Earlier this week some colleagues and I attended a fantastic gathering of business and political leaders called the Emerging Issues Forum. The theme of the forum—interestingly enough for a bunch of business folks—was creativity, and speakers included some of my favorite thinkers/authors who analyze the future of business:
During their talks, I couldn’t help but notice all three touched on a similar thematic: the crucial role that inspiring creativity plays in driving innovation.
[Read the rest of this post over at opensource.com]
Last weekend I read a book that Jonathan Opp recommended called In-House Design in Practice. It’s a bible for people who work as part of an internal creative agency within a larger corporation, which is one of the key roles of our Brand Communications + Design group at Red Hat.
In some ways, this a self help book, maybe even a support group, for creative types. I learned many things about what others in internal agency roles go through, but if I was to sum it up, I’d say I learned that I am not alone. There are others out there operating in internal agencies at corporations all around the world, and they have the same issues and opportunities we have. While the book is focused on graphic design, many of the lessons apply to other internal agency roles– editorial, web, video, you name it.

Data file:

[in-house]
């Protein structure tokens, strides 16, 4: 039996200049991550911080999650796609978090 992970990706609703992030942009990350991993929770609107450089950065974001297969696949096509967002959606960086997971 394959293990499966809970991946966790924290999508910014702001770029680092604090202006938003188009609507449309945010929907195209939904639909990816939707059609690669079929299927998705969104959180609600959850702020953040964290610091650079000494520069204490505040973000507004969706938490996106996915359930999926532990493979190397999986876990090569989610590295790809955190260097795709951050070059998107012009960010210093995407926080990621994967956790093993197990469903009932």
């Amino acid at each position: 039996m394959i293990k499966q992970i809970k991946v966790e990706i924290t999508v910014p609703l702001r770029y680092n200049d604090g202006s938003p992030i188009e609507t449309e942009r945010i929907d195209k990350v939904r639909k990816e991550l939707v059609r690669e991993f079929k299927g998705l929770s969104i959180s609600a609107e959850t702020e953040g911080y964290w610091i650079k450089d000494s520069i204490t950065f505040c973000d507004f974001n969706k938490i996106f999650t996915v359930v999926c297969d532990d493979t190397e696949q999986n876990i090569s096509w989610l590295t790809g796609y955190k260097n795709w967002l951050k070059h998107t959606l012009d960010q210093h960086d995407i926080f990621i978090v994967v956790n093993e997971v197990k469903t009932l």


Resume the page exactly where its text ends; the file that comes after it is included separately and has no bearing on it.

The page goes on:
The book starts with what the authors call a “jaded” definition of an in-house designer:
…a creative person who finds him- or herself–by choice or circumstance– in an alien world ruled by left-brain-thinkers who undervalue, misunderstand, and in general, do not take full advantage of the benefit design can bring to business.
Ok, I’m listening…
As a creative person lodged firmly in a business world, you are a unique character. It can be a lonely post, but you have exactly the same goal as the people who so often disrespect, misunderstand, or step all over your work; you all want the larger organization to succeed.
Yes! (maybe ratchet down the empathy a bit though, people.)
And then comes the key theme of the book:
Chances are… you are never going to transform those people into the same kind of creative person that you are. But you can transform yourself into the kind of businessperson who can very adeptly speak their language.
What a perfect way to start a book about creative work! With some humility.